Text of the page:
2. Take care of your health. Go to bed and wake at the regular times. Eat healthy food, and not too much comfort food. Drink plenty of water. Exercise in whatever form you enjoy. Dance, run, do yoga, shadow-box. Move your body. A little sweat won’t hurt a bit, either. If you need inspiration, listen to this and try some of James Brown’s moves. You know he taught Michael Jackson how to dance:
  3. Let your emotions flow instead of suppressing them. Movement can help with this too. Walk around and make nonsense noises and start moving how you feel. Waaahhhhh! Grrrrrrr! Listen to music that helps you cry if tears feel blocked — this music can help:
     If you don’t feel safe expressing your feelings to another human being, write them out. Or get curious — what is the name of the emotion? Where in your body are you feeling it? How would your body like to move with this emotion? If you could dance it or see it dancing, what would that be like? What kind of music would it be dancing to? What color is it?
  4. Do something that will really make you feel better. There are tons of techniques that can be helpful. The Emotional Freedom Technique (EFT) works for a lot of people. Now, this may seem crazy, but an even simpler technique for restoring emotional equilibrium is to slowly toss a small ball from hand to hand. While tossing it, slowly look toward the ceiling, close your eyes, and return your head to normal position. (It will take some practice to do this.) If you drop the ball, pick it up and start over (it’s easiest to do over a bed or sofa). It induces the feeling of being centered. Even 2 minutes of it shifts me. For theory and details on this, see Mind Juggling on Nelson Zink’s awesome website Navaching.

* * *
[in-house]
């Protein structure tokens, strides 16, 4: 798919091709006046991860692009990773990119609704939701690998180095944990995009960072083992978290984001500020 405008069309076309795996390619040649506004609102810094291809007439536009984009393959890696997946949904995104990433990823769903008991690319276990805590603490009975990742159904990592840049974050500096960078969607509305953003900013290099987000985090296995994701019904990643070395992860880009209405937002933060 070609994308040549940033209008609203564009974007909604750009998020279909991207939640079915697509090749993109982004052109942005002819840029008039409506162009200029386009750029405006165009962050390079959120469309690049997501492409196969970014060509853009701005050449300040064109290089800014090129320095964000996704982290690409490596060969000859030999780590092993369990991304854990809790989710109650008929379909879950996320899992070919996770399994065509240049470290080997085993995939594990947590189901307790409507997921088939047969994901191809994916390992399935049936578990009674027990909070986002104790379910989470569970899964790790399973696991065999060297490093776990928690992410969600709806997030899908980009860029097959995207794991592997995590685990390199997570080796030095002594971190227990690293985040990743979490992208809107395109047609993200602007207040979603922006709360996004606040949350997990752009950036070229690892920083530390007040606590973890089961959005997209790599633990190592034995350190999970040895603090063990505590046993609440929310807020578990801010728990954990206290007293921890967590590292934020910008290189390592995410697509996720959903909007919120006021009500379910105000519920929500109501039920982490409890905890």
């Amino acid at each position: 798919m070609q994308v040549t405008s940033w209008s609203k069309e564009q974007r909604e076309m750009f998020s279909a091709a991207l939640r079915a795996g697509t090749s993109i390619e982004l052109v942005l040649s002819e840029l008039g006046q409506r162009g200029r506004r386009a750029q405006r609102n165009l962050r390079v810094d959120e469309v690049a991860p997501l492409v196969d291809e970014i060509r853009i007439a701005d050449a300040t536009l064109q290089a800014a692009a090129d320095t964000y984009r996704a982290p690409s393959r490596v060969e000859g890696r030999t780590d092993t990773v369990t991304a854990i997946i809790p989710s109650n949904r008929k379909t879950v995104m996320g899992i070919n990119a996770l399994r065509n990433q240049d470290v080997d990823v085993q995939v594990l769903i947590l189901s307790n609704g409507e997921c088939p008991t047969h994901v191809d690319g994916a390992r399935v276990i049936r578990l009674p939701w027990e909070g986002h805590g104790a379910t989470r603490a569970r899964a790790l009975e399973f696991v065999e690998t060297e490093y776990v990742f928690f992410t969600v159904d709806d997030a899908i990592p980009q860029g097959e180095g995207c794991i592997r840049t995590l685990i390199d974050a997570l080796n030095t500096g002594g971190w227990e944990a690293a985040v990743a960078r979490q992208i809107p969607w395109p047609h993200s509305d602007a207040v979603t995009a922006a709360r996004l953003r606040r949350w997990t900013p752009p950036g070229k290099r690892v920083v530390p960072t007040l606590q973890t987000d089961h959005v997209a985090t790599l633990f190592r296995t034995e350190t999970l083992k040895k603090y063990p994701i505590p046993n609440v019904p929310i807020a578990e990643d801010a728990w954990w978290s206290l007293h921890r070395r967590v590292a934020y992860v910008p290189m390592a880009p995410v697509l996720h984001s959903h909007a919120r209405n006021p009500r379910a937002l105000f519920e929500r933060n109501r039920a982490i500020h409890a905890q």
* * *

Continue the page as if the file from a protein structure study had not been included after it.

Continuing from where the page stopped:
5. Set boundaries that work for you. They don’t have to be permanent, but if you need a break from something that drains your energy, just take one. You being drained contributes to no one’s well-being. One of my favorite films of all time is Office Space. Make like Peter and don’t give a damn. You don’t have to drink the Kool-Aid. Savor your own mojo, and don’t give it away to the unappreciative.
  6. Think happy thoughts, imagine happy pictures, feel the good experiences you’ve had again. Do you know someone who has a radiant smile? Imagine their wonderful face. Has someone been particularly kind to you? Remember that feeling. What words do you like to hear? “Everything is going to be all right” is very soothing. Really, who the hell knows how everything is going to be, but saying that to yourself can feel comforting. Also, I have a big envelope full of cards, letters, and photos that people have given me over the past few years. When I pull that out and look through it, I feel reconnected with the good will of these people who’ve cared enough about me to make that effort. (Reminds me to make more of an effort myself toward that end.)
  7. Do something spiritual. Could be meditation, an act of kindness, reading spiritual books or listening to audiotapes, feeling gratitude, forgiving those who’ve hurt you. Even laughing, because laughter is a gift from the gods. Here’s James Altucher’s hilarious blog post on 60 second meditations. (I love washing dishes.)

This has been my favorite blog post to write, because I wrote it to help myself bounce back. So I guess 8. would be to write up your own methods of bouncing back, testing each step.

Before you know it, you’ve returned to your healthy self.